ALEX Salmond launched his new Alba party too late for it to succeed in the Holyrood election, one of its MPs has admitted.

Kenny MacAskill said the May 6 poll was “too soon” for the pro-independence list party, but insisted it would continue and play a part in Scottish politics.

He also criticised the SNP for a "denial of basic electoral arithmetic" in refusing to help Alba deliver its goal of a Holyrood supermajority for independence. 

He predicted the SNP’s rhetoric on independence in the coming parliament would not be matched “by tangible actions, let alone progress” and it would increasingly frustrate Yes supporters. 

He said that “attacks of women’s rights” would increase as a result of the SNP and Greens reforming the Gender Recognition Act, and forecast an accelerating “general drift to centrism rather radical action”.

Mr MacAskill, a former SNP justice secretary who is now the Alba MP for East Lothian after defecting to Mr Salmond’s party in March, makes the comments in an article for new edition of the Scottish Left Review.

Despite starting out claiming it could return around 20 MSPs, Alba failed to have any of its candidates elected and got just 1.7 per cent of the regional vote.

The party was formally registered with the Electoral Commission in February by journalist Laurie Flynn, although Mr Salmond did not launch it until March 26.

One reason it was so late was that until the spring Mr Salmond was still involved in the Holyrood inquiry into his fight with the Scottish Government after repeatedly delaying his own testimony before it.

Mr MacAskill said: "For Alba, it was too short a campaign with an almost total media blackout, disgraceful given past indulgences to UKIP."

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Writing in the SLR, Mr MacAskill criticised the SNP for refusing to step aside for Alba on the regional list, and so blocking a Yes supermajority at Holyrood.

During the election, Nicola Sturgeon accused Alba of trying to game Holyrood's voting system and stuck to her campaign mantra of “both votes SNP”.

As Alba predicted, the SNP did so well in constituencies (winning 62 of 73) that it struggled to win any list MSPs, getting just two in return for more than 1m list votes, two fewer list MSPs than it got in 2016.

Mr MacAskill accused the SNP of a “denial of the basic electoral arithmetic”, something which was “all the more ironic given Unionist tactical voting to save constituency seats, thus, denying the SNP an overall majority”. 

He went on: “The electoral debate was changed by Alba’s arrival and it’ll continue to play a part in Scottish politics.

"Indeed, the outcome and some early declarations by the First Minister give further impetus to the Alba’s twin track push for independence and the promotion of a radical agenda.

"This election was too soon for Alba to succeed but the outcome justifies its birth, and ensures its necessity.” 

He said that, instead of the impetus and energy of a Holyrood with Alba in it, the constitutional debate would return to the “sterile” ground of a tussle between Ms Sturgeon and Boris Johnson over the transfer of referendum powers to MSPs under a Section 30 order.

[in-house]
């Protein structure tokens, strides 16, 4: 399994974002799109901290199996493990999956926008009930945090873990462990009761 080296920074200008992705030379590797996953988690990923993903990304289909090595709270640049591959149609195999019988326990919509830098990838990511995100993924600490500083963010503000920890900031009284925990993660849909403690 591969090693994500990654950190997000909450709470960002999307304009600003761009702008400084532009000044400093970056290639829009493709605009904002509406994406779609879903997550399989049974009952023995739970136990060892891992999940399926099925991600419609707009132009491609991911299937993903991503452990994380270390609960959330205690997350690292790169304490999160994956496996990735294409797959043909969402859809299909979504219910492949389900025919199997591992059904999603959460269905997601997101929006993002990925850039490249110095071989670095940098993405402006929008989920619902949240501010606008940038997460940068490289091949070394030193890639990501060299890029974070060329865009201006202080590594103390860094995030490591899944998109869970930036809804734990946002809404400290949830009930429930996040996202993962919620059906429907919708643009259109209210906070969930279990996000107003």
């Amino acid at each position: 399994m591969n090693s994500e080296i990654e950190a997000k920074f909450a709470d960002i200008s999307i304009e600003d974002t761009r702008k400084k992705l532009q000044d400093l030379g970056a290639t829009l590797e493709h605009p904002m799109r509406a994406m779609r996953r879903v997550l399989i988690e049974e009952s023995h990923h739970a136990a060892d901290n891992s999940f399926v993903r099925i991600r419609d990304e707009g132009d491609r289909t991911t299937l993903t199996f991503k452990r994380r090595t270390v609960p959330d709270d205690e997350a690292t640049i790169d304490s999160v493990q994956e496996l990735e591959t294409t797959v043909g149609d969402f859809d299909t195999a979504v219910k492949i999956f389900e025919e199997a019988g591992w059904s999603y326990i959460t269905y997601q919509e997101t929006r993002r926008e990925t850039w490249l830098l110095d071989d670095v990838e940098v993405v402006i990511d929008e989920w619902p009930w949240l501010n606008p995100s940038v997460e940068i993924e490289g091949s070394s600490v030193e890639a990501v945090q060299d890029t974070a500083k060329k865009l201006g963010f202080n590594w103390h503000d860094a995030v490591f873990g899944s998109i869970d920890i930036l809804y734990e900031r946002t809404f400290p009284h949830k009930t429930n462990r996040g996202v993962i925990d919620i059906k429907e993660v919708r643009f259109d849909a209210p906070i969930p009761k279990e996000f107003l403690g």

HeraldScotland: Kenny MacAskill, Alba MP for East LothianKenny MacAskill, Alba MP for East Lothian

He said: “That sterile debate will continue as it suits both SNP and Tory to posture that they’re pushing hard for or defending vigorously respectively - even if the reality is that it’s a charade where both know it’s not happening anytime soon. 

“But at least it keeps their partisan audience satiated.

“Even that charade has now been manifestly rendered dated with the declaration that there’ll be no independence referendum before a coronavirus recovery.

"Well, how long’s that to be?

“The pandemic’s easing and vaccinations are being rolled out but the full economic impact is still to be felt. It’s going to get worse still as factories and businesses come out of furlough or rather don’t - either staying shut permanently or with a greatly reduced staff.

“It’s not that a recovery’s starting. It’s that the worst is still to come. Johnson doesn’t require to veto a Section 30 Order. All he has to say is ‘now is not the time’.”

He said the Scottish Government would remain “impotent or, at best, beholden to Westminster” during the recovery as it lacked its significant fiscal and borrowing powers.

“The house construction and building retrofitting so necessary for job creation, stimulation of the economy and the addressing of global warming will be limited. 

“Instead, it’ll be Westminster pet projects that’ll be funded all delivered centrally and plastered with the obligatory Union Jack.

"Prospects for recovery, therefore, will be hindered from the outset and the journey to independence, which alone can change it, further delayed.”

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He said that outcome would make many SNP supporters “see the merits of Alba’s case”. 

He explained: “Rhetoric on independence from the SNP Scottish Government will not be matched by tangible actions, let alone progress.

"Frustration at SNP on the constitution will also be mirrored on social and economic policy.

"Attacks on women’s rights will increase through the SNP/Green coalition on the Gender Recognition Act at least, if not on wider policy areas, and the general drift to centrism rather than radical action will only accelerate.” 

He said there remained opportunities for Alba, including next year’s council elections.

“There’s no cavalry coming over the hill from UK Labour and if it cannot win in England, it shows only independence can save Scotland.

"So, it’s game on for Alba,” he said.